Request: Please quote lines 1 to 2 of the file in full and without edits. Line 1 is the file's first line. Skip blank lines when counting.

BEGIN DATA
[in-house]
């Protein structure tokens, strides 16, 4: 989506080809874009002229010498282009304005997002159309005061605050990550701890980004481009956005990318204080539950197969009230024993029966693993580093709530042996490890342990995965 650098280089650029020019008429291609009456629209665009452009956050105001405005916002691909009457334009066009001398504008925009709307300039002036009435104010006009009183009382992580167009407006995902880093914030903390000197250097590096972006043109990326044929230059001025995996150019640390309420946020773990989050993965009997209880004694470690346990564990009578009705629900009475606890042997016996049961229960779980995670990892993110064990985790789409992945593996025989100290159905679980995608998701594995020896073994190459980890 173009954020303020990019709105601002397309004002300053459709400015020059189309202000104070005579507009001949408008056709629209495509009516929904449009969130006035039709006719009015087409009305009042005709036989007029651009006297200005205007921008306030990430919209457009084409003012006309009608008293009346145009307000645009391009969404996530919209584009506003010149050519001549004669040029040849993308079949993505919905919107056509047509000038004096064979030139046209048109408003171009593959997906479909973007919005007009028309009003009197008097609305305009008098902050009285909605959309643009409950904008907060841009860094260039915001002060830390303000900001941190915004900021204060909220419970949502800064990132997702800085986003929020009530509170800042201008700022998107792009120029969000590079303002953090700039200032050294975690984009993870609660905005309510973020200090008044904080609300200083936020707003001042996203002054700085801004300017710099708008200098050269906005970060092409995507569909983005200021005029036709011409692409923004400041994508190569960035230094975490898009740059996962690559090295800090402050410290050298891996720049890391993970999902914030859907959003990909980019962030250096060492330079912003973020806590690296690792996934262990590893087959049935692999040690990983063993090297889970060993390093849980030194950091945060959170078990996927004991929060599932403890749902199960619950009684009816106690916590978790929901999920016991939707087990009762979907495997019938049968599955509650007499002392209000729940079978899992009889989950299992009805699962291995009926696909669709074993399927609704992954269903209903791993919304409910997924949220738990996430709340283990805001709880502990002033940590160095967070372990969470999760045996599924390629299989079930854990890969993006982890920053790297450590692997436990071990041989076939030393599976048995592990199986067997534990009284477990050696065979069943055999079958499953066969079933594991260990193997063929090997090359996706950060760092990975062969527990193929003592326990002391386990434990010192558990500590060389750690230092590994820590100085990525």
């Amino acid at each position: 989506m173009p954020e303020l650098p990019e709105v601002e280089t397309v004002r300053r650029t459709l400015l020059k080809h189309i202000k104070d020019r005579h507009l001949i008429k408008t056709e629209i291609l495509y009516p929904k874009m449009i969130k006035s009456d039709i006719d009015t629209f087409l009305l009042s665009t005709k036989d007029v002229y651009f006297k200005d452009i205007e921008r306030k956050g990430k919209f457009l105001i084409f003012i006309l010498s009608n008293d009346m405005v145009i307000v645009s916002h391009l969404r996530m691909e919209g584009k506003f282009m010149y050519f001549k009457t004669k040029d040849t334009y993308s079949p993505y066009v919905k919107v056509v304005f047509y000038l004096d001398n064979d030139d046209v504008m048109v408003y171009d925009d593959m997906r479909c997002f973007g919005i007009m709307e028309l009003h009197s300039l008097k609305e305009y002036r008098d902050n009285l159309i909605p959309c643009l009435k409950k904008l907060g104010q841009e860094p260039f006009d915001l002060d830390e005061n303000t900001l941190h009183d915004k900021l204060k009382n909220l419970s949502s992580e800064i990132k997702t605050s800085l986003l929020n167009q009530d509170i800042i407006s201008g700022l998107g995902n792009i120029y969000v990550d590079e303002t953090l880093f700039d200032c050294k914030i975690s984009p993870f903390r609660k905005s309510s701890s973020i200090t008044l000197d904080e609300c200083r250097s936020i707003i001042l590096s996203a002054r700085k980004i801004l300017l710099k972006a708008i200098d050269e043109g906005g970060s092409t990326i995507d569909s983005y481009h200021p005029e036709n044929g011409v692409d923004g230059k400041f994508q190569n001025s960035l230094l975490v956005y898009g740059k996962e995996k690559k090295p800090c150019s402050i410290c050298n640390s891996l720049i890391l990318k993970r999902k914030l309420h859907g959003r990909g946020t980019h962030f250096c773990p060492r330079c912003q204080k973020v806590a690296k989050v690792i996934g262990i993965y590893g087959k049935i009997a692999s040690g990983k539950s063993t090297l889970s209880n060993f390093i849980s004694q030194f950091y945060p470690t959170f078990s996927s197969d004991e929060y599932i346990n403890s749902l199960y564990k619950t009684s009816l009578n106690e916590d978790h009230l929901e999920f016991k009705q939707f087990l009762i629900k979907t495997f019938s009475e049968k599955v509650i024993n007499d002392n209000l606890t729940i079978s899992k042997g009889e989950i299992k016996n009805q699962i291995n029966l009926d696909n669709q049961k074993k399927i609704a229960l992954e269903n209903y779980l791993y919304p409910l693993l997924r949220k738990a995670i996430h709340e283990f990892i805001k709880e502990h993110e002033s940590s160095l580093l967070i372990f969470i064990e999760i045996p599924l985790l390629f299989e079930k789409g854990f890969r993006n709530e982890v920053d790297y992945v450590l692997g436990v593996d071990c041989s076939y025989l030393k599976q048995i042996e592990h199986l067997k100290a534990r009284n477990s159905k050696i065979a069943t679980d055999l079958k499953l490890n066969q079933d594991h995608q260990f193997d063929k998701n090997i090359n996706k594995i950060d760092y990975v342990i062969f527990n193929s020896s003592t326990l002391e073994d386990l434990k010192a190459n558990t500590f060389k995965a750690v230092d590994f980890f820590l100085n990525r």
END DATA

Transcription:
[in-house]
């Protein structure tokens, strides 16, 4: 989506080809874009002229010498282009304005997002159309005061605050990550701890980004481009956005990318204080539950197969009230024993029966693993580093709530042996490890342990995965 650098280089650029020019008429291609009456629209665009452009956050105001405005916002691909009457334009066009001398504008925009709307300039002036009435104010006009009183009382992580167009407006995902880093914030903390000197250097590096972006043109990326044929230059001025995996150019640390309420946020773990989050993965009997209880004694470690346990564990009578009705629900009475606890042997016996049961229960779980995670990892993110064990985790789409992945593996025989100290159905679980995608998701594995020896073994190459980890 173009954020303020990019709105601002397309004002300053459709400015020059189309202000104070005579507009001949408008056709629209495509009516929904449009969130006035039709006719009015087409009305009042005709036989007029651009006297200005205007921008306030990430919209457009084409003012006309009608008293009346145009307000645009391009969404996530919209584009506003010149050519001549004669040029040849993308079949993505919905919107056509047509000038004096064979030139046209048109408003171009593959997906479909973007919005007009028309009003009197008097609305305009008098902050009285909605959309643009409950904008907060841009860094260039915001002060830390303000900001941190915004900021204060909220419970949502800064990132997702800085986003929020009530509170800042201008700022998107792009120029969000590079303002953090700039200032050294975690984009993870609660905005309510973020200090008044904080609300200083936020707003001042996203002054700085801004300017710099708008200098050269906005970060092409995507569909983005200021005029036709011409692409923004400041994508190569960035230094975490898009740059996962690559090295800090402050410290050298891996720049890391993970999902914030859907959003990909980019962030250096060492330079912003973020806590690296690792996934262990590893087959049935692999040690990983063993090297889970060993390093849980030194950091945060959170078990996927004991929060599932403890749902199960619950009684009816106690916590978790929901999920016991939707087990009762979907495997019938049968599955509650007499002392209000729940079978899992009889989950299992009805699962291995009926696909669709074993399927609704992954269903209903791993919304409910997924949220738990996430709340283990805001709880502990002033940590160095967070372990969470999760045996599924390629299989079930854990890969993006982890920053790297450590692997436990071990041989076939030393599976048995592990199986067997534990009284477990050696065979069943055999079958499953066969079933594991260990193997063929090997090359996706950060760092990975062969527990193929003592326990002391386990434990010192558990500590060389750690230092590994820590100085990525």